The Magnificent Seven: Tips for Successful Team Management
- Make sure that goals and expectations are well defined and communicated. Everyone on the team needs to know the what, why and when of the objective. What do we need to do, why do we need to do it, and when does it need to be done. The team itself is the who, and the how may be open to team decision, or be constrained by management or specific business imperatives. Any intermediate milestones or decision points need to be determined and understood by the team.
- Explain the differentiation of roles of members to all. Everyone needs to know who's doing what, who's providing input to their tasks, and who is taking their output and what they will do with it themselves. Understanding the inter-relationships in the effort goes a long way towards a cooperative and cohesive effort. Having everything out in the open avoids any future "I didn't know" excuses for missed tasks.
- The responsibilities and accountabilities of each member of the team need to be clearly
identified, and individual performance monitored and managed. Individual performance is "magnified" in the ream setting. This can be (wonderfully) positive but also (disastrously) negative. Issues or performance problems need to be addressed in private, while keeping the appropriate supervisors in the loop (see #6).
- Team meetings should evolve into self-regulated events, while those in lead-activity positions should be encouraged to take the floor and lead the meeting. The leader should operate primarily in a facilitation mode and only get into a direct-lead position when absolutely necessary.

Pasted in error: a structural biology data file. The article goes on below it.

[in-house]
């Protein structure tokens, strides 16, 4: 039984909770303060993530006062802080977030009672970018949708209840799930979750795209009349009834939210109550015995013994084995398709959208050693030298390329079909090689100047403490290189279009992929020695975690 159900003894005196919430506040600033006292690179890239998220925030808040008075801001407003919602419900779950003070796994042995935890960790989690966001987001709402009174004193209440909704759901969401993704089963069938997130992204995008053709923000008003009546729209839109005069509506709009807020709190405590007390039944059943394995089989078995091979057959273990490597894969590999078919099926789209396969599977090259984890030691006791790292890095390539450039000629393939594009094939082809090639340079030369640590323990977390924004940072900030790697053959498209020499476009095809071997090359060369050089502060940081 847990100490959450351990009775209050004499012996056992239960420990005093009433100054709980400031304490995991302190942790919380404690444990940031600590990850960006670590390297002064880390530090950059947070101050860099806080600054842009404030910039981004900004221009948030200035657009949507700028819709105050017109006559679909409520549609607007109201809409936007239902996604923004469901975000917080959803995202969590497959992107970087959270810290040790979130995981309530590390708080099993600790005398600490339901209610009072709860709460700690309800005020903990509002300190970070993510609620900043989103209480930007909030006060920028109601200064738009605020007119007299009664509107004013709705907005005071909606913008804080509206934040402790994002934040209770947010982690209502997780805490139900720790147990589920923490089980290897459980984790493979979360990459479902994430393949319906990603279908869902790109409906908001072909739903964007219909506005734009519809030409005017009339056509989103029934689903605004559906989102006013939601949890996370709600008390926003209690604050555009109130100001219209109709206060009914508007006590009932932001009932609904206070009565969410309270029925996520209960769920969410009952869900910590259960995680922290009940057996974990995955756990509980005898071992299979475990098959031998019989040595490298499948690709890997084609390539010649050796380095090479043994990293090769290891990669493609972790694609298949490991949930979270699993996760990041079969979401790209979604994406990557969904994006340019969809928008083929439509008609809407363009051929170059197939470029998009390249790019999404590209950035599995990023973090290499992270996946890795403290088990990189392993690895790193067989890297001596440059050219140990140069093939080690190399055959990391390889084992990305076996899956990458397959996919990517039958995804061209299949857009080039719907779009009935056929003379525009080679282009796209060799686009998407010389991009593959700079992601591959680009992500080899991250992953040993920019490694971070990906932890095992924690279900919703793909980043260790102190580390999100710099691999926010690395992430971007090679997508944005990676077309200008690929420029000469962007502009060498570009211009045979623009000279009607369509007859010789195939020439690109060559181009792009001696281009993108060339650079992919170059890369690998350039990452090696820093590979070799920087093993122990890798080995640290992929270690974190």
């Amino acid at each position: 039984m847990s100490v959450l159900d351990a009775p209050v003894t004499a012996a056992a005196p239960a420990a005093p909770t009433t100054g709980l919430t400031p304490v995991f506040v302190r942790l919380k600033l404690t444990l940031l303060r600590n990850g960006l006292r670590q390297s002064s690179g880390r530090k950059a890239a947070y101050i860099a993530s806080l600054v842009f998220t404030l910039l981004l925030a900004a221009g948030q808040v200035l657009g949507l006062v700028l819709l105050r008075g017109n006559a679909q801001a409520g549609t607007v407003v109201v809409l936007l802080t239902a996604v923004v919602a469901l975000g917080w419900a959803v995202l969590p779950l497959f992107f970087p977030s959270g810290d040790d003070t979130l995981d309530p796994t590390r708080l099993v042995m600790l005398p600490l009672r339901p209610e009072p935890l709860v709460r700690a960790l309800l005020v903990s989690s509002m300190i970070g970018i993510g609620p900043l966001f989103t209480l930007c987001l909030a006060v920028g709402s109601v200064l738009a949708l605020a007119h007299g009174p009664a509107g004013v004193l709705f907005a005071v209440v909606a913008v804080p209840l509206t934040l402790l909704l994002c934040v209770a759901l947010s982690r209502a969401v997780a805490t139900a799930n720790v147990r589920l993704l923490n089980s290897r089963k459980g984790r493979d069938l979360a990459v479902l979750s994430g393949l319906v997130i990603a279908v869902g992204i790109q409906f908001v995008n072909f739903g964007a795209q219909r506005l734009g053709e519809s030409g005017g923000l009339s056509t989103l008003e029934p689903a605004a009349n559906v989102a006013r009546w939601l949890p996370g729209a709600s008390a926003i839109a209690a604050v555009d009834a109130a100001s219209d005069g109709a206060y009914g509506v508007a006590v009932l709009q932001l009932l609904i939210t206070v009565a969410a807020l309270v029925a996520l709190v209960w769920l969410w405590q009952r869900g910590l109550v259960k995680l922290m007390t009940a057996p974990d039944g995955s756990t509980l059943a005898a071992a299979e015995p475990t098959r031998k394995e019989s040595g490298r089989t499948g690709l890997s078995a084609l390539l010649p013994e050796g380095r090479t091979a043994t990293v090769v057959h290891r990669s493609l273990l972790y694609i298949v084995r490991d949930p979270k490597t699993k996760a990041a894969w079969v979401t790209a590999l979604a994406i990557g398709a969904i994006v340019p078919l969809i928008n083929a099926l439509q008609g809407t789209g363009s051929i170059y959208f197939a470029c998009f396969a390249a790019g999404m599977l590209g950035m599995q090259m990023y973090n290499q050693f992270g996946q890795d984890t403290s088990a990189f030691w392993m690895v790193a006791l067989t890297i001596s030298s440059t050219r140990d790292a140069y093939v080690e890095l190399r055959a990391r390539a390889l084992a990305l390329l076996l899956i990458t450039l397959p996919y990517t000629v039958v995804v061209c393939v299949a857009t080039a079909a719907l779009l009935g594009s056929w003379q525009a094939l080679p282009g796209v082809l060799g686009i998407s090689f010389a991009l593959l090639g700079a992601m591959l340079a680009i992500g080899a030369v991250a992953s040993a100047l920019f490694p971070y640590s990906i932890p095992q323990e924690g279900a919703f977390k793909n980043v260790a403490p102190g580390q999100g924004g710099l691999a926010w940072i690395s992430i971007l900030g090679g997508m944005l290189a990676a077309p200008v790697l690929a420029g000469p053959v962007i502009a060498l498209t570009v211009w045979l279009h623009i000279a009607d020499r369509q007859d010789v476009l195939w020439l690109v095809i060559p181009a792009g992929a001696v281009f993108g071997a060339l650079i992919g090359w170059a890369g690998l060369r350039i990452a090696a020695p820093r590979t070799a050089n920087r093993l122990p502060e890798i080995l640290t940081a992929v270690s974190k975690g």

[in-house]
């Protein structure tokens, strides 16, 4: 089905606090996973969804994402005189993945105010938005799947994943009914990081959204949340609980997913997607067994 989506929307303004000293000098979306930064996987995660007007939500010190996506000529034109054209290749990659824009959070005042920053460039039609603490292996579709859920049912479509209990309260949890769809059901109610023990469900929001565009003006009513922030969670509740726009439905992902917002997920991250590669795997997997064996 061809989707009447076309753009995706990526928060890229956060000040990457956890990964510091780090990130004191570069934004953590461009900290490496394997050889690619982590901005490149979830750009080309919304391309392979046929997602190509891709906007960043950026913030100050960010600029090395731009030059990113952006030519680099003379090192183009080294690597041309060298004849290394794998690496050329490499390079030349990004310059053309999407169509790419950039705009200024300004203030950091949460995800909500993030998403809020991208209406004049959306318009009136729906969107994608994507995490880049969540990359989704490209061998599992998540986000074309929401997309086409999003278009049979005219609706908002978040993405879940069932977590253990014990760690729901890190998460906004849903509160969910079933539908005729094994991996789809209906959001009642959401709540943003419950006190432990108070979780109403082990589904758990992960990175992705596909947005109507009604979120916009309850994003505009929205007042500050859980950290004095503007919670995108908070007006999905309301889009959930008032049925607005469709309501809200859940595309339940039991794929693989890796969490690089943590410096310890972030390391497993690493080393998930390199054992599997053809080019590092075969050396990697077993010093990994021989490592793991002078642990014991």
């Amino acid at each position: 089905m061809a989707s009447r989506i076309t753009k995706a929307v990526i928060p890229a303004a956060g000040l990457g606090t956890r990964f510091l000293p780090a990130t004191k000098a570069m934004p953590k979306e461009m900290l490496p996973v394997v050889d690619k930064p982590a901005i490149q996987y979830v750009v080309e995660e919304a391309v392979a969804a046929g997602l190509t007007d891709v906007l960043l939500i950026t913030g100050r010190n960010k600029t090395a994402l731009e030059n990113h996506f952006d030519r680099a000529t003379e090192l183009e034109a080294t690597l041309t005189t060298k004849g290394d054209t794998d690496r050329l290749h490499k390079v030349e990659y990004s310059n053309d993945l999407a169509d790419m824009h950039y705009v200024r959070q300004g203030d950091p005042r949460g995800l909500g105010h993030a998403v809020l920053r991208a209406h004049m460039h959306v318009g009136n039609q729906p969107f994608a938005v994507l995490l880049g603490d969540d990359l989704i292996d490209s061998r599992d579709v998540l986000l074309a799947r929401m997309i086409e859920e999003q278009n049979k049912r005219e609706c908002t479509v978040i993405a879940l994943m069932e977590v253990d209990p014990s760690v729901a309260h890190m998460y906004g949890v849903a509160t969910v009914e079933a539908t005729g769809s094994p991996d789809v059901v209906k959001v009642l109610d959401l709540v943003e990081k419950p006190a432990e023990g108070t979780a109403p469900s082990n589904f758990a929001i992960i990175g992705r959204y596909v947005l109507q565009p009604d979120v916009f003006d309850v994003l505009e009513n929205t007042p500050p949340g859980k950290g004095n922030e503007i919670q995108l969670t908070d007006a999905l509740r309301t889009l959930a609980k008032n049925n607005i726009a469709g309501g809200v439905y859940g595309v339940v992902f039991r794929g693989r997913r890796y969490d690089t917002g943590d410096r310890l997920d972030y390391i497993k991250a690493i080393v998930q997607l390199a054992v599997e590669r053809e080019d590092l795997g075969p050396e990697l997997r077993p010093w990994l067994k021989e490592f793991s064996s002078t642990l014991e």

- Plan the work and work the plan, but don't overload the team with excessive reporting requirements, charting, status reports, etc. Remember, the project isn't to complete documentation, but to implement a change or improvement. Let the scope of the project dictate the extensiveness of the documentation. Multi-month projects with large teams may require significant documentation, but in the end, it is a tool not an objective.
- Keep the sponsors in the loop. Touch base regularly with team members' supervisors, senior management, and any other project sponsors with status, issues, individuals' performance problems, etc. Get advanced approval of specific milestones and hurdles, including any sign-off or approval requirements. Nothing destroys a team's momentum and morale faster than an approval "holding pattern" that drags out.
7. Celebrate milestone completions with activities appropriate to the stage and scope of the project. It is very infrequent that kudos and awards take any cash forms. Parties, plaques, certificates, etc. are typical. Positive feedback and public recognition are priceless. Don't forget to include any citations in personnel files.